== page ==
Such feedbacks are causing warming to accelerate in the Arctic Ocean, as depicted in above image and described in the earlier post Feedbacks in the Arctic. Much of the Arctic Ocean is very shallow and the seafloor is thus vulnerable to warming. The Gulf Stream can be expected to keep carrying warmer water into the Arctic Ocean, so the situation is dire, while extreme weather events such as heatwaves and cyclones can make the situation even worse.

The NOAA image below shows huge sea surface temperature anomalies all over the Northern Hemisphere on June 8, 2014.

[ click on image to enlarge ]
Large areas with sea surface temperature anomalies up to 8°C and higher show up in and around the Arctic Ocean, as further illustrated by the image below.

[ click on image to enlarge ]
The image below shows high sea surface temperature anomalies from February 21, 2014, up to June 9, 2014, on the Northern Hemisphere (red bars), next to global average anomalies (orange/shaded bars).

The global sea surface temperature anomaly is worrying (a 1.25°C anomaly was reached on May 22, 2014). See the NOAA website to compare this with earlier months. Note that on specific spots the anomaly is much higher, as illustrated by the images further above.

Warm surface waters in the Arctic sea ice spell bad news, given that the sea ice is already at or close to record lows, in terms of area and volume.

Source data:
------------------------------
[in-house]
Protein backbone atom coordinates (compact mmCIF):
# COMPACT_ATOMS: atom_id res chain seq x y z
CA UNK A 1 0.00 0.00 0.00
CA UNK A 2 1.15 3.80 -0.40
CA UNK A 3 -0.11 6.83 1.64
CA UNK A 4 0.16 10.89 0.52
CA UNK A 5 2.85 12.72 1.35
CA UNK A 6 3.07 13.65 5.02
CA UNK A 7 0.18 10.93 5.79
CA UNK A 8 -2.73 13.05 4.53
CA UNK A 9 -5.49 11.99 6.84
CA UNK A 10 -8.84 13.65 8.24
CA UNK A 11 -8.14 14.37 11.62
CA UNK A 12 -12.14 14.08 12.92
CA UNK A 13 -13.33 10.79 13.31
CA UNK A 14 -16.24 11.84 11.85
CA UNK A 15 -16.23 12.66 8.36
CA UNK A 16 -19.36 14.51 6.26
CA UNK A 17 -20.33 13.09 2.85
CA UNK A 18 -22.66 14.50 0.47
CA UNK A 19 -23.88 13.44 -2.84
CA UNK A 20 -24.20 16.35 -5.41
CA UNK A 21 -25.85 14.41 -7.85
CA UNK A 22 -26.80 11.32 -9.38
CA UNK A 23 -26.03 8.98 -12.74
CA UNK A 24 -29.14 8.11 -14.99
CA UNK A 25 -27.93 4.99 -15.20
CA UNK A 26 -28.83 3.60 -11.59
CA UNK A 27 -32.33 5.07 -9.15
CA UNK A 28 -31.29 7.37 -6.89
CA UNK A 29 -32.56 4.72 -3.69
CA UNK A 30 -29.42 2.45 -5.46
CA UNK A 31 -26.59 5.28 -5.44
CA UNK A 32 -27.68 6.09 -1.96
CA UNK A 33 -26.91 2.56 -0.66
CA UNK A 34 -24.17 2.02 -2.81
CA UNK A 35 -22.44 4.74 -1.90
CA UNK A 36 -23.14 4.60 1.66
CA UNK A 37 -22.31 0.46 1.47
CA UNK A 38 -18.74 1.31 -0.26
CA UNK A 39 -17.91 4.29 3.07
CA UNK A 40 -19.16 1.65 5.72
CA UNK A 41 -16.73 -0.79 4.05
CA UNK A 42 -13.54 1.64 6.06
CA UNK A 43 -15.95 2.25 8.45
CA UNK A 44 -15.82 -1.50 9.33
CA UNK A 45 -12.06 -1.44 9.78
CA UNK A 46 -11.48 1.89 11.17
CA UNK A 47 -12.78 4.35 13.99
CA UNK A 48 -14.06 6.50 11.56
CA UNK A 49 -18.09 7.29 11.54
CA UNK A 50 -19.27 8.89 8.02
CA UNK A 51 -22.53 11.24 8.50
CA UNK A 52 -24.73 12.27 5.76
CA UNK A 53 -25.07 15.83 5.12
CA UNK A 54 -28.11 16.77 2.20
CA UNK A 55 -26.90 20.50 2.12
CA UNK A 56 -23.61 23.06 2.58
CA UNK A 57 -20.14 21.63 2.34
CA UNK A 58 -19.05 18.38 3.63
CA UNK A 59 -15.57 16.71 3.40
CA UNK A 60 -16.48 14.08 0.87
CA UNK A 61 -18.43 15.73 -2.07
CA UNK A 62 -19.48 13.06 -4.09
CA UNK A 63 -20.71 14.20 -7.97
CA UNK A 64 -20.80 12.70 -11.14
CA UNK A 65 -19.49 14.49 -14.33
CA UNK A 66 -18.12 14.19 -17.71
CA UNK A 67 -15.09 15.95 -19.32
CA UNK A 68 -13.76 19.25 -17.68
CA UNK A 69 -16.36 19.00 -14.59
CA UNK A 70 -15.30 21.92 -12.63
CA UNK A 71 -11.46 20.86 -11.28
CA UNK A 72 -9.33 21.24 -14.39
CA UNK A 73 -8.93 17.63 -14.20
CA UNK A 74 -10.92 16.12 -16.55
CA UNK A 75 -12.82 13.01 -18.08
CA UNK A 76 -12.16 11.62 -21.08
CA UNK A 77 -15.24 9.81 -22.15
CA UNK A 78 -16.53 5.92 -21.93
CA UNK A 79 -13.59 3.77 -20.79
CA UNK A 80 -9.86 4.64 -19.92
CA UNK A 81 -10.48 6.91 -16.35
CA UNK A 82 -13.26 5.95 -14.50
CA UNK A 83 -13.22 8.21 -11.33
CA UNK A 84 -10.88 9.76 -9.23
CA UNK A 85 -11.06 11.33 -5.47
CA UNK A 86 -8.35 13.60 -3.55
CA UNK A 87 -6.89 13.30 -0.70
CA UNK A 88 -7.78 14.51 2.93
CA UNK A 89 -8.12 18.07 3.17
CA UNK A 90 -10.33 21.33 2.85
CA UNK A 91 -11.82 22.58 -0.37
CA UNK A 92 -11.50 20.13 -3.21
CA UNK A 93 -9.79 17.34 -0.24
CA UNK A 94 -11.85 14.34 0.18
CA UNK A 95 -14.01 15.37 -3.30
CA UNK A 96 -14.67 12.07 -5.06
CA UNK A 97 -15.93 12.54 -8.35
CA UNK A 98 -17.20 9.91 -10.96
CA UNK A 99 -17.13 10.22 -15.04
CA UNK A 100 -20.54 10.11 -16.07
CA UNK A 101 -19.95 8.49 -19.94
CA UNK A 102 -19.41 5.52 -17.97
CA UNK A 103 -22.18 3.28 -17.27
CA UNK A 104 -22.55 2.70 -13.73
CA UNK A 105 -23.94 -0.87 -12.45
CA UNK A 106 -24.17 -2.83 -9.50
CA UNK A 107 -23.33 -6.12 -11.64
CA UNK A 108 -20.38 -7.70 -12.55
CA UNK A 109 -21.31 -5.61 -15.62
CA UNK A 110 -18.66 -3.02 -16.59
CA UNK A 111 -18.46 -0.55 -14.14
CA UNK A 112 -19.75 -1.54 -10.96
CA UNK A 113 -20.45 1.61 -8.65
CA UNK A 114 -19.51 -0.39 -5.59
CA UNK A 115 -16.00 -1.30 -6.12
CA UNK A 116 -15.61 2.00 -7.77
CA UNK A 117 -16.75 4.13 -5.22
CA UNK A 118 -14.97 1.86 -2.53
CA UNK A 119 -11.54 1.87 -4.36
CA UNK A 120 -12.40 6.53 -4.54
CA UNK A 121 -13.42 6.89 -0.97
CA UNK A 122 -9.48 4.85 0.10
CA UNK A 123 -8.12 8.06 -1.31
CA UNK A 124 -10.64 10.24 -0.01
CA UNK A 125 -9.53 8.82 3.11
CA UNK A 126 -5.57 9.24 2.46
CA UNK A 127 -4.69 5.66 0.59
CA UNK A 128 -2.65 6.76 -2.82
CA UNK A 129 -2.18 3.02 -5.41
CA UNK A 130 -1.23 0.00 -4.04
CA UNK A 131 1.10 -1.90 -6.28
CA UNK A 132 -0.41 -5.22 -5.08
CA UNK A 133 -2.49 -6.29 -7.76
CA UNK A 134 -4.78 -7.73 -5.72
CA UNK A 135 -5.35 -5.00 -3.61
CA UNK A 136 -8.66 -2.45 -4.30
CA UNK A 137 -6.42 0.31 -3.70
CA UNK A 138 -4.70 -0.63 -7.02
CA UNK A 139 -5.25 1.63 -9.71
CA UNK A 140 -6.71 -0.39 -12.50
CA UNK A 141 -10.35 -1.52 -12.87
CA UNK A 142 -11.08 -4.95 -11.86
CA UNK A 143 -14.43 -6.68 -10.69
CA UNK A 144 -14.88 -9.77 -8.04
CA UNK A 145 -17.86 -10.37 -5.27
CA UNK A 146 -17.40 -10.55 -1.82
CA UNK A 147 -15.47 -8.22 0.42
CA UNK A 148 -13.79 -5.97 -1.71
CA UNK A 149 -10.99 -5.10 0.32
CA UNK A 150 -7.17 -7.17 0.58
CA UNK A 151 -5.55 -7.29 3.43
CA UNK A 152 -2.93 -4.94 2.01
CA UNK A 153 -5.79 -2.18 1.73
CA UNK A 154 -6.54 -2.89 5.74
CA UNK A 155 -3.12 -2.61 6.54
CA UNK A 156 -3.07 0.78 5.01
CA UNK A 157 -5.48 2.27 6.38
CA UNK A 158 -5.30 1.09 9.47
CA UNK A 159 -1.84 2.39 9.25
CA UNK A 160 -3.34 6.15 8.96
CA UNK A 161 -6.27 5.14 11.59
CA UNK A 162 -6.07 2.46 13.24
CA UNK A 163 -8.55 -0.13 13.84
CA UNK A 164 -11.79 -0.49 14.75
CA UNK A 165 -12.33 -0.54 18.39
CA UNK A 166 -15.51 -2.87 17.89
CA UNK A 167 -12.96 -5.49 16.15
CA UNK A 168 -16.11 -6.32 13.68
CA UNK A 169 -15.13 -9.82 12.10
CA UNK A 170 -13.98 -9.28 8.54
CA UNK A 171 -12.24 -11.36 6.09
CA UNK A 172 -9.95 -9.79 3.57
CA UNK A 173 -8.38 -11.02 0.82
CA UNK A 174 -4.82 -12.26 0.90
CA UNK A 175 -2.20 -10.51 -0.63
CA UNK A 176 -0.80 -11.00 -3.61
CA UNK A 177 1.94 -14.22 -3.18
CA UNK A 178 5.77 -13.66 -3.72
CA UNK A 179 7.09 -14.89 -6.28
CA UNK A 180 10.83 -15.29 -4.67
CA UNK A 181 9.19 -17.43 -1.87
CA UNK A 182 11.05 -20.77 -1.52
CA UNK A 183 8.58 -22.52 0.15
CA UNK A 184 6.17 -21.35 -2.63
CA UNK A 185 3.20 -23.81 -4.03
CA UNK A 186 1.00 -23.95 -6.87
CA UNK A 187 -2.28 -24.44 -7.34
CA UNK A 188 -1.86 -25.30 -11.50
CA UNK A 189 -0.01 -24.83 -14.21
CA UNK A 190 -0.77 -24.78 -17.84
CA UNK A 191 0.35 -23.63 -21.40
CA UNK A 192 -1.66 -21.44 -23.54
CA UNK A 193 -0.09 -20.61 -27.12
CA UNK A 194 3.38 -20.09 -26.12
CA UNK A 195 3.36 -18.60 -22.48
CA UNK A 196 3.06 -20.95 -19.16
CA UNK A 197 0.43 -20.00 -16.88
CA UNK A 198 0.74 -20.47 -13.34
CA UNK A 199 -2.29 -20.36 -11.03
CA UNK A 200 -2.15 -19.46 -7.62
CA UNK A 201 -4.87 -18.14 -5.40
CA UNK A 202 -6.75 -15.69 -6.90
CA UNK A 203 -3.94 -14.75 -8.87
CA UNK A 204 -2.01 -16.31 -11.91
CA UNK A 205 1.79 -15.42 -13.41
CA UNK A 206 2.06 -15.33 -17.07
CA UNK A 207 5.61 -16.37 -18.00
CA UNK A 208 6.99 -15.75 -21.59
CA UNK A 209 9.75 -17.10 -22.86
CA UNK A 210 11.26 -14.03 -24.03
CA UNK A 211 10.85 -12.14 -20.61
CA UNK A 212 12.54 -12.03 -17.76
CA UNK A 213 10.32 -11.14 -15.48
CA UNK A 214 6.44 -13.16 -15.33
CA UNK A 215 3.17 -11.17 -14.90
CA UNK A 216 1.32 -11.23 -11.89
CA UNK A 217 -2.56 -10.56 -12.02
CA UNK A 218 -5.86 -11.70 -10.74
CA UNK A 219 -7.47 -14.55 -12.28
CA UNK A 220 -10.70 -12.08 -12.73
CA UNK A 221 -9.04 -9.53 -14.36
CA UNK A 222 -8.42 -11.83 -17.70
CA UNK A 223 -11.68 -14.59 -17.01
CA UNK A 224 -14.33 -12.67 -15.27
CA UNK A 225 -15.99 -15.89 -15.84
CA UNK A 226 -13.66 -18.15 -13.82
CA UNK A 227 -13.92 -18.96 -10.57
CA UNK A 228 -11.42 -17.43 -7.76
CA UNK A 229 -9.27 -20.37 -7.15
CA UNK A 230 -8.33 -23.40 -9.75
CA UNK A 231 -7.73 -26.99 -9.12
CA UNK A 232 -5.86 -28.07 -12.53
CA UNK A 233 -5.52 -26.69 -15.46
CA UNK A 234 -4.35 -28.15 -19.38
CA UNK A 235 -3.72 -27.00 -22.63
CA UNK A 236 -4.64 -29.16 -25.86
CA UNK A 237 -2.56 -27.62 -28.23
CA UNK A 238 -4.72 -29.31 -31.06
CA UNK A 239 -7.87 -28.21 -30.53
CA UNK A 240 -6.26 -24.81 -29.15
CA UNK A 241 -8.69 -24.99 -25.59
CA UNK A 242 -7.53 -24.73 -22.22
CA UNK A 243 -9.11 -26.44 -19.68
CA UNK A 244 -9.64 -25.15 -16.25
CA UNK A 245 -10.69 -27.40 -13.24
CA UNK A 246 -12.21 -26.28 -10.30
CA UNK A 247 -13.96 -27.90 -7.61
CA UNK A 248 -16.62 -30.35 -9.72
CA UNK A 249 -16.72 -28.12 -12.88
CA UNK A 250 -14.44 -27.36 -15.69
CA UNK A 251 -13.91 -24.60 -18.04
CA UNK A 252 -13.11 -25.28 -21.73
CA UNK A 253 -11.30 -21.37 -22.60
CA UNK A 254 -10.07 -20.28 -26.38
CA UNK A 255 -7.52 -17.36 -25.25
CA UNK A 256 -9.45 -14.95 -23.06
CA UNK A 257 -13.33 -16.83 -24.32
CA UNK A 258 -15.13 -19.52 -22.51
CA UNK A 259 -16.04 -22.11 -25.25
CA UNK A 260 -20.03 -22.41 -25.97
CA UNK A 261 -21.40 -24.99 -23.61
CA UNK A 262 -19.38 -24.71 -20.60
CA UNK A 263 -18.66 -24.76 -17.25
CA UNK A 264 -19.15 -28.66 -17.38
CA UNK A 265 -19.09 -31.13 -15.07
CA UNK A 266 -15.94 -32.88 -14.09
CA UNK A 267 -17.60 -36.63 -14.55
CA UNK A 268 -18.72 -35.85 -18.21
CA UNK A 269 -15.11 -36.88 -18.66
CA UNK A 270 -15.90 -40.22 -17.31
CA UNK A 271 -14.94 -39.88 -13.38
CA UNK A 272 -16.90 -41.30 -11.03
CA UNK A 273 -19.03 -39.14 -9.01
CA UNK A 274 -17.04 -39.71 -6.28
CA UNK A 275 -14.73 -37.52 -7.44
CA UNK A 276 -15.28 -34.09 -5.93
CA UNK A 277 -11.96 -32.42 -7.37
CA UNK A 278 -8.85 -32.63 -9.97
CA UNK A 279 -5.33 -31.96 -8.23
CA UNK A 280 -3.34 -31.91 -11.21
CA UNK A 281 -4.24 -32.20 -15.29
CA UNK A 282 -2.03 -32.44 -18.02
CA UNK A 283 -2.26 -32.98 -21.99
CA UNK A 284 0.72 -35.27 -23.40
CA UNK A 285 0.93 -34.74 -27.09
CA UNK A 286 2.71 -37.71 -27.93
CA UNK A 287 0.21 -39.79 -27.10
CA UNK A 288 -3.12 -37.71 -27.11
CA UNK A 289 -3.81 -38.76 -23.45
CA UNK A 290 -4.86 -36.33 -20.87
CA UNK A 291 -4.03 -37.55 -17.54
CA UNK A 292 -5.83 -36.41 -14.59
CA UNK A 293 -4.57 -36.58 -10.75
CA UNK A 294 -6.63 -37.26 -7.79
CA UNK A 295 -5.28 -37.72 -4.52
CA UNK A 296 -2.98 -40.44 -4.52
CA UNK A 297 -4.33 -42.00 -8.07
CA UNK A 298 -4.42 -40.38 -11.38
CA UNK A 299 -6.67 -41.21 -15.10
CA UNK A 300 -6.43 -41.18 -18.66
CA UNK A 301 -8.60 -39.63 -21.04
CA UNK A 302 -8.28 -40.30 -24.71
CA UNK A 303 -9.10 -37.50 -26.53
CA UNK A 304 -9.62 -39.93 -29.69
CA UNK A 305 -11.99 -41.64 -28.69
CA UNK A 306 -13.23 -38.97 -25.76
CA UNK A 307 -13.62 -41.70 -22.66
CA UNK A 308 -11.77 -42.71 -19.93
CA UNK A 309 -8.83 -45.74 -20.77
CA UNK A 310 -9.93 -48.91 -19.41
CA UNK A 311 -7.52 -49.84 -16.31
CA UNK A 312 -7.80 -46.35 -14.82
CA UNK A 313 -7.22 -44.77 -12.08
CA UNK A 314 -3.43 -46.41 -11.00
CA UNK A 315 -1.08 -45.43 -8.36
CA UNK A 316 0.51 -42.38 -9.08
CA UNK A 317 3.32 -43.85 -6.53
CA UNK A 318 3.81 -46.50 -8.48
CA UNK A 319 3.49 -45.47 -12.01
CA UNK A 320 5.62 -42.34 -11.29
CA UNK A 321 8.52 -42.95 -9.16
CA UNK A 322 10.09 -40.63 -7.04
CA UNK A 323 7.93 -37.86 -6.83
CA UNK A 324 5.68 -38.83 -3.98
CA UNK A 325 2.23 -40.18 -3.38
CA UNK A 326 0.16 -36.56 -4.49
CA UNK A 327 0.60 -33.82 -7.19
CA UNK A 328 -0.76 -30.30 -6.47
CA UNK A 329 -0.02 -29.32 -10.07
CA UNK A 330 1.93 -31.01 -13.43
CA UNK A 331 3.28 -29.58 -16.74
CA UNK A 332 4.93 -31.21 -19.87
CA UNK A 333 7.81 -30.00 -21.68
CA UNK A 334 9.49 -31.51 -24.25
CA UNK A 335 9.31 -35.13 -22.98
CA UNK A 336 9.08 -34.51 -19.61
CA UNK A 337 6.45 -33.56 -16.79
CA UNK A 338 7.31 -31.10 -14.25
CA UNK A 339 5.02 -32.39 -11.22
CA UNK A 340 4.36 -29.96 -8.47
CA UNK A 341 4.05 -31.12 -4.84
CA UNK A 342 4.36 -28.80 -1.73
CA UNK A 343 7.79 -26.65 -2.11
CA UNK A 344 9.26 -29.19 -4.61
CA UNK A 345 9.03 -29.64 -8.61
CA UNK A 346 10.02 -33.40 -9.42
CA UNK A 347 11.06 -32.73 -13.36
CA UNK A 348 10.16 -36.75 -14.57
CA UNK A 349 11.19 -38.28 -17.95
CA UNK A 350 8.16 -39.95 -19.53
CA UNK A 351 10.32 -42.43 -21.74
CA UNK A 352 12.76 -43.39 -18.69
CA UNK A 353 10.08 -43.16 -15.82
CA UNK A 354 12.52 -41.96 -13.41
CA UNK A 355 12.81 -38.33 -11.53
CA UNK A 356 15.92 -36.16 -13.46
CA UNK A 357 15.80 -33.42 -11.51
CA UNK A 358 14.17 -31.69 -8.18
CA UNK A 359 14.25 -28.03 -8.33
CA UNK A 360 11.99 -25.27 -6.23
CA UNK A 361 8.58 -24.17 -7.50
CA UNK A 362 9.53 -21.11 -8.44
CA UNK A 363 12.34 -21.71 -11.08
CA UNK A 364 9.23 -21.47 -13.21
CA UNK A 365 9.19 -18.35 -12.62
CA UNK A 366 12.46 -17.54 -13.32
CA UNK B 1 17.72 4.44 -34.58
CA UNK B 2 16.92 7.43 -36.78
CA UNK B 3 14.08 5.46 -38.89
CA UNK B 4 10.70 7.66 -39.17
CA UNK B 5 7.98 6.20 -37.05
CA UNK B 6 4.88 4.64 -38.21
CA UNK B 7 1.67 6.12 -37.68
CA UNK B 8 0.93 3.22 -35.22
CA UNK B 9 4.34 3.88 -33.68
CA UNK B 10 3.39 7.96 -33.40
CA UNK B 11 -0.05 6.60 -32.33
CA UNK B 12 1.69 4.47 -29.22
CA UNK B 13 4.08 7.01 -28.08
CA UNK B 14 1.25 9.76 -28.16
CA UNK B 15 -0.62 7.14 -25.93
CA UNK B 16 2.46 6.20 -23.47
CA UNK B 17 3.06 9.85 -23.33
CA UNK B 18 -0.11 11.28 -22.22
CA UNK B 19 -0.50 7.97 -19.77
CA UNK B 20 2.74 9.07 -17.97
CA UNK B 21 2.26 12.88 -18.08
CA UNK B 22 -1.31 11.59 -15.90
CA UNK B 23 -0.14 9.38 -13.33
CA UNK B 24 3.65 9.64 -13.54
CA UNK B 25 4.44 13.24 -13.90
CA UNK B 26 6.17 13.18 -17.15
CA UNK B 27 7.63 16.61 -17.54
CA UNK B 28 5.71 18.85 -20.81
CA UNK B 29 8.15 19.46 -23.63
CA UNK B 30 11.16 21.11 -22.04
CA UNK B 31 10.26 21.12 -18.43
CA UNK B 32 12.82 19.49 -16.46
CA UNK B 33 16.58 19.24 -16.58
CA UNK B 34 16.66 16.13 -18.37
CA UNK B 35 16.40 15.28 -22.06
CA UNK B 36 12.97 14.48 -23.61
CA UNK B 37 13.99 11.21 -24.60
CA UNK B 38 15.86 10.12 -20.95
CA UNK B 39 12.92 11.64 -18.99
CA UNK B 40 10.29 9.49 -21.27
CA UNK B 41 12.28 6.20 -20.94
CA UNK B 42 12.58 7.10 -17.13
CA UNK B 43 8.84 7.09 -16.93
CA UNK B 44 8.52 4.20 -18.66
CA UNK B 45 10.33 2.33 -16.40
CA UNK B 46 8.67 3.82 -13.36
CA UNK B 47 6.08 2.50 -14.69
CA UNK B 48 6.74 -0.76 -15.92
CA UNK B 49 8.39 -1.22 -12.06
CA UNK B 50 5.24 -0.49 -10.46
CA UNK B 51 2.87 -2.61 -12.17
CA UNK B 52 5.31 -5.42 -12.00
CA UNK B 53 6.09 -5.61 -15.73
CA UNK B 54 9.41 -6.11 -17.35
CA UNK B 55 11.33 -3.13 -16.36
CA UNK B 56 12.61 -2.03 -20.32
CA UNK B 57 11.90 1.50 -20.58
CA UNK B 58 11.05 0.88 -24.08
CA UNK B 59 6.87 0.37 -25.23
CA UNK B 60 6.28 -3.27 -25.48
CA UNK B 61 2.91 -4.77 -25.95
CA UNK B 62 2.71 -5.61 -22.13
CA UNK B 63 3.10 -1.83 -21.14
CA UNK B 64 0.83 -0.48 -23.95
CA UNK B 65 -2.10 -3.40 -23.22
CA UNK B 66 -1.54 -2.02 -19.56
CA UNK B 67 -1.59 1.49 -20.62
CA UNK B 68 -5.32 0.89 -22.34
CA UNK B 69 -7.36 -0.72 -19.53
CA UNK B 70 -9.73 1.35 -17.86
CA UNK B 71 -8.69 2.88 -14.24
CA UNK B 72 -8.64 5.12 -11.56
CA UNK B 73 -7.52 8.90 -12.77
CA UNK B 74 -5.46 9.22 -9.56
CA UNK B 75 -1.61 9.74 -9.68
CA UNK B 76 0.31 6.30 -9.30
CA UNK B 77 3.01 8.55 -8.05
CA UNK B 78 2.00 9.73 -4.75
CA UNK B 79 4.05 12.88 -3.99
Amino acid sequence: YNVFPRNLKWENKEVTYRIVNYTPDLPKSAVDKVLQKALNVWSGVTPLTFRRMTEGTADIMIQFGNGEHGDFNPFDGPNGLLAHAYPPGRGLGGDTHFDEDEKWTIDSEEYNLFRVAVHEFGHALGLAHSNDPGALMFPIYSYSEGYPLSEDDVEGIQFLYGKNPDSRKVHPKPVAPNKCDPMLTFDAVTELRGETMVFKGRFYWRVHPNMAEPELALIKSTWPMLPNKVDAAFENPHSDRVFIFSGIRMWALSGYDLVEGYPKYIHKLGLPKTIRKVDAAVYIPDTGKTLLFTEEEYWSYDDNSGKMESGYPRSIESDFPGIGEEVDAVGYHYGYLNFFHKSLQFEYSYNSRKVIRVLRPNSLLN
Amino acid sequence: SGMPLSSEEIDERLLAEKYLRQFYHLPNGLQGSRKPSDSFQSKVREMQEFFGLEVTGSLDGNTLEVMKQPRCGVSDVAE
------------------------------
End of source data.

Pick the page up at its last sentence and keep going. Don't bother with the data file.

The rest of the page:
And as ocean heat threatens to melt the sea ice from beneath, the sun is now strongly warming up the ice from above. Insolation in the Arctic is at its highest at this time of year, as Earth reaches its maximum axial tilt toward the sun of 23° 26'. In fact, insolation during the months June and July is higher in the Arctic than anywhere else on Earth, as discussed at this earlier post.

The diminishing temperature difference between the equator and the North Pole reduces the speed at which the Jet Stream circumnavigates Earth and it makes the Jet Stream become wavier, increasing opportunities for cold air to escape from the Arctic and for warm air to move in. More extreme weather increases the chance of intense and prolonged heatwaves and fierce cyclones, storms and winds to hit the Arctic Ocean.

Making things even worsen, there is the prospect of an El Niño event, projected to occur later this year. According to NOAA (June 5, 2014), the chance of El Niño is 70% during the Northern Hemisphere summer and reaches 80% during the fall and winter. El Niño odds are even higher than this, according to this post at the Wunderground blog.